The 2020 Census is already creating controversy. Find ways to help your students understand the census, potential changes, and how past changes have impacted our history with this week’s CLP Current Event!
Brought to teachers by Susie Marcus, CLP consultant, with CLP staff.
Why it’s perfectly okay to ask about citizenship status on the census, by Lyman Stone, Vox, April 5, 2018
“But private sector survey companies have tested the addition of sensitive questions related to immigration status and found that they did not change response rates. More broadly, what research the Census Bureau has done suggests that nonresponse to surveys has very little to do with specific questions (most people have no idea what they will be asked in a survey), and everything to do with broad attitudes toward the government.”
What to know about the citizenship question the Census Bureau is planning to ask in 2020, by D’Vera Cohn, Pew Research Center, March 30, 2018
“The Justice Department sought to include the question because it uses data about eligible voters – the citizen voting-age population – to help enforce protections for minority voters (including those who speak languages other than English) under the federal Voting Rights Act. The Justice Department now relies on data from the Census Bureau’s American Community Survey, a sample survey that covers 2.6% of the population each year. The department wants more “scope, detail and certainty” that only the full census can provide to enforce the Voting Rights Act, Ross said.”
Faith groups condemn citizenship question on US census, by Jack Jenkins, Religion News Service, March 28, 2018
“Citing both moral imperatives and concerns about accuracy, religious groups are speaking out against a new citizenship question slated to be included in the 2020 U.S. census.”
What you need to know about the Census’ citizenship question, by Miriam Valverde, Politifact, March 28, 2018
“U.S. Commerce Secretary Wilbur Ross announced on March 26 that the 2020 Census will inquire about citizenship, based on a request from the U.S. Justice Department. The department said the data is critical for its enforcement of Section 2 of the Voting Rights Act, which prohibits discriminatory voting practices or procedures. Congress delegates the Commerce secretary the authority to determine which questions will be asked on the decennial census.”
The citizenship question on the 2020 census, explained, by Dara Lind, Vox, March 28, 2018
“The government’s justification for the question sounds simple enough: Asking about citizenship will provide more information about who is in the United States, and more information is always good.”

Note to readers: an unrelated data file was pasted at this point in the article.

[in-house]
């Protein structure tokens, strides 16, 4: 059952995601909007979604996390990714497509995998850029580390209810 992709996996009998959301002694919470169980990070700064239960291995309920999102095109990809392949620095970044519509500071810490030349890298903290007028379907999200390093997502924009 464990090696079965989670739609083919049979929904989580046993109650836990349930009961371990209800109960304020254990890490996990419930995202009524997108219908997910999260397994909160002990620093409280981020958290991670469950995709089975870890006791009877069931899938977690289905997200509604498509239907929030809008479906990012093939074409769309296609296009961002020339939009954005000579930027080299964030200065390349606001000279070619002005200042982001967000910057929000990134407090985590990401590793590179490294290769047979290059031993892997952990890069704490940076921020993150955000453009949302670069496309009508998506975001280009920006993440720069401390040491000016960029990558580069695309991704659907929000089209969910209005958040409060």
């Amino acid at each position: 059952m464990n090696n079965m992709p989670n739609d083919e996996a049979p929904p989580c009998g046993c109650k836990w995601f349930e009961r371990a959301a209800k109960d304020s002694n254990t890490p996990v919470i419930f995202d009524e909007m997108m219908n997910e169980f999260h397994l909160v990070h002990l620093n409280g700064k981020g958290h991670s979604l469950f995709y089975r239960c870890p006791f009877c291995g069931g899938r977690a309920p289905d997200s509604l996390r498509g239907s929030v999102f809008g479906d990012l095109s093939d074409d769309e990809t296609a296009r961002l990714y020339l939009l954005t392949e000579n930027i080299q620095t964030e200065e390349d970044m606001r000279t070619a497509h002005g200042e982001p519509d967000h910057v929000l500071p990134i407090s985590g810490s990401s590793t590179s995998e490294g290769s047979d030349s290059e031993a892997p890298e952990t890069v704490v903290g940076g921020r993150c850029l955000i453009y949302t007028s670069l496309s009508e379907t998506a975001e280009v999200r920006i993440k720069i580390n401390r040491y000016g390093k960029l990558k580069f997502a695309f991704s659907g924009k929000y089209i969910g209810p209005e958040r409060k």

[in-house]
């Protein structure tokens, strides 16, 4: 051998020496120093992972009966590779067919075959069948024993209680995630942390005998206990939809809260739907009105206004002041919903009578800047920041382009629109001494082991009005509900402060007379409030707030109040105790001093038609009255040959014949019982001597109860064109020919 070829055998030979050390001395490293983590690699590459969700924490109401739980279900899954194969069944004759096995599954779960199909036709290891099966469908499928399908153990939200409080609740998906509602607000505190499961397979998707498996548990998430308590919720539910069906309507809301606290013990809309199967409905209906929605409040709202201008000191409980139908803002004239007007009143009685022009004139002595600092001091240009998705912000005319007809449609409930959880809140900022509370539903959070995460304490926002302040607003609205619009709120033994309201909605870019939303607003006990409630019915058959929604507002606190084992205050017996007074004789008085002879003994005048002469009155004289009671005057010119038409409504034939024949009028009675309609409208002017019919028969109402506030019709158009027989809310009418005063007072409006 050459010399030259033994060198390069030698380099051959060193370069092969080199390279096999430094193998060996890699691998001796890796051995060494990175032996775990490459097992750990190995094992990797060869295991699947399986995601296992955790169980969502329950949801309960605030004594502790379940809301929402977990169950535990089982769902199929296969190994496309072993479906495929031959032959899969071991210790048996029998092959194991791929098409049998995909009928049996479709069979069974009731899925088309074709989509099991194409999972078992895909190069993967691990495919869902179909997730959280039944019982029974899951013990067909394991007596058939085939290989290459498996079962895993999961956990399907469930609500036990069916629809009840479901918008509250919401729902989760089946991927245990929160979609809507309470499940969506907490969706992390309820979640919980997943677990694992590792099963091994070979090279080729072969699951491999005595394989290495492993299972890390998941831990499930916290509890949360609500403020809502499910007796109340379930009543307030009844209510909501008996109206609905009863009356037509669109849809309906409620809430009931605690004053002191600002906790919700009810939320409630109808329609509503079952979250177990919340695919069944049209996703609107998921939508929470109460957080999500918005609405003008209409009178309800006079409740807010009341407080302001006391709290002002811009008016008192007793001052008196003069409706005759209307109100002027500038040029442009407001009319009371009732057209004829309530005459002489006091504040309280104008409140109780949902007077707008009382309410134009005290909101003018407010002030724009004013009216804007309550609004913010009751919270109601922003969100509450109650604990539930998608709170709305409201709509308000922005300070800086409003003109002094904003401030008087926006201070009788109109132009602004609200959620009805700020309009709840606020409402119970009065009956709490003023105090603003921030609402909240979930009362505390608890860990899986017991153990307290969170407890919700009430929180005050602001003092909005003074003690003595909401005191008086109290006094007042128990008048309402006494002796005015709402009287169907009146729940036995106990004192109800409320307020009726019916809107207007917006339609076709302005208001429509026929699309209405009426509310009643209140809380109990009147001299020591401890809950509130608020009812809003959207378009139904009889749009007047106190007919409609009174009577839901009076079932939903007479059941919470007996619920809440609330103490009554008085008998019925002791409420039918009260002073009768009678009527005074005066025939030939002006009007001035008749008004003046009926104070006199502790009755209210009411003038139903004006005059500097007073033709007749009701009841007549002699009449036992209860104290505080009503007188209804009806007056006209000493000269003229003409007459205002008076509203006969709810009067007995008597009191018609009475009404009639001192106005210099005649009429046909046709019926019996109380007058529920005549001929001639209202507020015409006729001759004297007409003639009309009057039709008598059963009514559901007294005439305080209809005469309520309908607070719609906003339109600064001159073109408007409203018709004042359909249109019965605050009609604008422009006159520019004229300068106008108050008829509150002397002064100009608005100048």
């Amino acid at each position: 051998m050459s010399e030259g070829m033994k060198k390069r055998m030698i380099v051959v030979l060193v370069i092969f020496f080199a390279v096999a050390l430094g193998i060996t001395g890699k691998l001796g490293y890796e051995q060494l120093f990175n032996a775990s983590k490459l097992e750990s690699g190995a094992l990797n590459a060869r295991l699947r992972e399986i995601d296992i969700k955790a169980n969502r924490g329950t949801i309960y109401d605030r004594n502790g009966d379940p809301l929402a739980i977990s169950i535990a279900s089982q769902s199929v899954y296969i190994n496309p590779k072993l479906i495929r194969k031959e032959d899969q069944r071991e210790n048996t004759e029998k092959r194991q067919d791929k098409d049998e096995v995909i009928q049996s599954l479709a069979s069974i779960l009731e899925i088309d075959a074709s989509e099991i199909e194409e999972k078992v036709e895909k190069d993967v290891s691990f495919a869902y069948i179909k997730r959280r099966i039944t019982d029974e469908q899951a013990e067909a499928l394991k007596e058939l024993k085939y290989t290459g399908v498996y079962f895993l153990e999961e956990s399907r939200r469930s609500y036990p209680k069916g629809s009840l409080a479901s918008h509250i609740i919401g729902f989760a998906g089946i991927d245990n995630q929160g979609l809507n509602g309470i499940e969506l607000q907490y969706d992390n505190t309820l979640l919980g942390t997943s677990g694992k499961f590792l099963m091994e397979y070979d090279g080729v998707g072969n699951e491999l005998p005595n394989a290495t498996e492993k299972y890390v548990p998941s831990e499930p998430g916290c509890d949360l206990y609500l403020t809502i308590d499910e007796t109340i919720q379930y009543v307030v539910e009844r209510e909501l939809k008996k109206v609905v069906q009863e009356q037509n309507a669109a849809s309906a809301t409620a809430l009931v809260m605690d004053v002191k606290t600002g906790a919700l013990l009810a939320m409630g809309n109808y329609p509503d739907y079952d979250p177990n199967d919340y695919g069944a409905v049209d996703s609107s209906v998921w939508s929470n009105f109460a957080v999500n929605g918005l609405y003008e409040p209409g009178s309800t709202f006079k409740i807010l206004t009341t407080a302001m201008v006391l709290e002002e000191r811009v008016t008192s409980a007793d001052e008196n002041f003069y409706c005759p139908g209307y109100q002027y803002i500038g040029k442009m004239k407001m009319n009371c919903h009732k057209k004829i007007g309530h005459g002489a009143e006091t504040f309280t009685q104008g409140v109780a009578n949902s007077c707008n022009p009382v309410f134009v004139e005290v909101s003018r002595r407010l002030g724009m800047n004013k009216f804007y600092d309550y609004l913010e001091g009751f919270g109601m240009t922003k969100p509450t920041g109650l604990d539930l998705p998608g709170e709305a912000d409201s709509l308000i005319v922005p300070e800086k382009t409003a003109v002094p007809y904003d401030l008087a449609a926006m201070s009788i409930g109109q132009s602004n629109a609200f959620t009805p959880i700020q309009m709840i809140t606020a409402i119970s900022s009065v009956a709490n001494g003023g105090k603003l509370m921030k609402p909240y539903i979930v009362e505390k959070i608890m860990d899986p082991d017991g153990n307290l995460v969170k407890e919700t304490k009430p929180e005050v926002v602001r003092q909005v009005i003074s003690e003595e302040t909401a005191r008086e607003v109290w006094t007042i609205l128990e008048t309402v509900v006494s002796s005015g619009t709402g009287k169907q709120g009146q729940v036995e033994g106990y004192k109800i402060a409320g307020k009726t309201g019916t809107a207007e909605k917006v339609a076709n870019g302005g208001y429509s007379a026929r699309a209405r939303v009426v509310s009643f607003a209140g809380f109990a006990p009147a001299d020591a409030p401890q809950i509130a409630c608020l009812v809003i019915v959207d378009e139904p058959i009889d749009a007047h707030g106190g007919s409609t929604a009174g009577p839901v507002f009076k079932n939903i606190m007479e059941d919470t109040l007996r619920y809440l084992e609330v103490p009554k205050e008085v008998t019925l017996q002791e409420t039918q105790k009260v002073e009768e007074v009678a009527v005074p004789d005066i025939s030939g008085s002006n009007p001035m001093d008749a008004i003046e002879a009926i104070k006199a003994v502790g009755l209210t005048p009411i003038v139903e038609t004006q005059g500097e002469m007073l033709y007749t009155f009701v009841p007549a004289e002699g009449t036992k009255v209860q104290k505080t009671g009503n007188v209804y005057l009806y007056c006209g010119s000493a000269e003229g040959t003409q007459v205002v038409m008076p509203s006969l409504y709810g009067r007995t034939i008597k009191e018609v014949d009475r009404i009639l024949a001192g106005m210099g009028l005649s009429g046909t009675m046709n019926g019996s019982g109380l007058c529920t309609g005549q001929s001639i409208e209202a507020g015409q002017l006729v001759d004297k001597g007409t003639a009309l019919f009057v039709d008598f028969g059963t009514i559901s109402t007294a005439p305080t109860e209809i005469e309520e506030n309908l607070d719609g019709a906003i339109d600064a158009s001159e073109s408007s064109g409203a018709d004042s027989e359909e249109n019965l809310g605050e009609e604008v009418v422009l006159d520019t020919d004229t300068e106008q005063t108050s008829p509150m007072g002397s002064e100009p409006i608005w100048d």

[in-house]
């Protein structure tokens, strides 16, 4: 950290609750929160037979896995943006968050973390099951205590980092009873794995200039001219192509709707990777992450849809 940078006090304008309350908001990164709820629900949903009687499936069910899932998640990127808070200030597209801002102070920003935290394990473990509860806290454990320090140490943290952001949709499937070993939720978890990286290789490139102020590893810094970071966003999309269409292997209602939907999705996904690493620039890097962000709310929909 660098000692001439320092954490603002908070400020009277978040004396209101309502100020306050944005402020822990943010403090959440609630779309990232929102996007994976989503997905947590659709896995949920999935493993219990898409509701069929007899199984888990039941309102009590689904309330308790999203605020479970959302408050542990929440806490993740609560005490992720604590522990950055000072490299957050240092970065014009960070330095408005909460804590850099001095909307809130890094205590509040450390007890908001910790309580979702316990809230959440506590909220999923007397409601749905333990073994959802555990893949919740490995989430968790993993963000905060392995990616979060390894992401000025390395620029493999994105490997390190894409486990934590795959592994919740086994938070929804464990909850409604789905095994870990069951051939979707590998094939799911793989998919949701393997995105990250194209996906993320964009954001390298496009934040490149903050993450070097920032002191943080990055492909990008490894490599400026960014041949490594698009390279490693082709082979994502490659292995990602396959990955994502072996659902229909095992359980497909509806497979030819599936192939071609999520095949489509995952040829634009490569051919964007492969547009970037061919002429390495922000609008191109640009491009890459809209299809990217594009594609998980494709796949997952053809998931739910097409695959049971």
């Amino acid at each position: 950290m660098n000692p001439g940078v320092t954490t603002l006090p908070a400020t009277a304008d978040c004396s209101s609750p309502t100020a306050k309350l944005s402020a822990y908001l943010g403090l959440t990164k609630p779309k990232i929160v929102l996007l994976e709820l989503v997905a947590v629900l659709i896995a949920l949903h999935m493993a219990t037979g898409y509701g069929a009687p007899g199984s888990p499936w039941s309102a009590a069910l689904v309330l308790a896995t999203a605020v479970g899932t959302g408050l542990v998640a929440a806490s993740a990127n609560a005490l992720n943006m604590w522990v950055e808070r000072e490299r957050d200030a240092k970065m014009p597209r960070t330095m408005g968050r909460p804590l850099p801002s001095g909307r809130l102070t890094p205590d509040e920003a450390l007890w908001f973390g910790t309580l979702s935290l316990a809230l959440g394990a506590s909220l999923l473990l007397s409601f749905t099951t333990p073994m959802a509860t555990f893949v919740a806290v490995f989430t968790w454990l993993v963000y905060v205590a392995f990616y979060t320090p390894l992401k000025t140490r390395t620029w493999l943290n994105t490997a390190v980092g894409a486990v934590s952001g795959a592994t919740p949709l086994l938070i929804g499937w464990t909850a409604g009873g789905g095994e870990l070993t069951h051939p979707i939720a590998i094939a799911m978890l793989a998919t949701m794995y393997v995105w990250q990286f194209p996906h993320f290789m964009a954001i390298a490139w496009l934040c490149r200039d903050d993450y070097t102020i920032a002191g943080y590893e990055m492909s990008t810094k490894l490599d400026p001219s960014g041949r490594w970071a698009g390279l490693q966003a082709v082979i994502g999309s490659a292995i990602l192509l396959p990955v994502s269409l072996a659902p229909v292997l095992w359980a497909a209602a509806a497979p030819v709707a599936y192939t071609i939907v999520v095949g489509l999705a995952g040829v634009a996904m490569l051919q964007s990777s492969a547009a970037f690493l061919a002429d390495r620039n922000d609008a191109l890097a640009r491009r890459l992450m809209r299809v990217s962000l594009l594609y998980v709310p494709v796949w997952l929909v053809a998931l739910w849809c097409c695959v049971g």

The Census Will Add a Citizenship Question. What Happens Next?, by Kriston Capps, City Labs, March 27, 2018
“Testing a change to the census questionnaire can take months or years, work that flows through the Federal Interagency Council on Statistical Policy, which is co-chaired by the director of the Census Bureau and the U.S. chief statistician (a post within the Office of Management and Budget).
For example, in recent years the Census Bureau looked at the possibility of dissolving questions about race and ethnicity as distinct items. That process took two years and resulted in no change.”
The Controversial Question DOJ Wants to Add to the U.S. Census, by Priscilla Alvarez, The Atlantic, January 10, 2018
“The census is used for allocating nearly $700 billion a year in federal money, electoral votes, as well as for the apportionment of House districts—that is, deciding how many representatives a state sends to Congress each year. The Census Act requires that all questions asked on the census fulfill a purpose.”
Trump Justice Department Pushes for Citizenship Question on Census, Alarming Experts, by Justin Elliott, ProPublica, December 29, 2017
“The law governing the census gives the commerce secretary, currently Wilbur Ross, the power to decide on questions. They must be submitted to Congress for review two years before the census, in this case by April 2018. A census spokesperson said the agency will also release the questions publicly at that time.”
Questions to Consider
- What is a census?
- What is the history of the census in American history?
- What information does a census provide?
- How do census numbers affect legislative districts? How do census numbers affect allocation of funds?
- Should a citizenship question be included on the 2020 Census? Why or why not?
- Will a citizenship question on the Census provide better data on the voting age population to help enforce the Voting Rights Act?
- Why do we want to count as many people as possible?
- Which government agency supervises the Census?
- Why is privacy an important consideration in the Census? What are the risks that information will be used adversely by the government?
- Does a politically polarized country affect the success of the Census? How is immigration related to the Census?
- What is the American Community Survey? How does it update information between the decennial Censuses?
- Why are 12 states suing to block the Trump administration from adding a question about citizenship to the 2020 census?
- What did Attorney General Maura Healey of Massachusetts say about the new census question?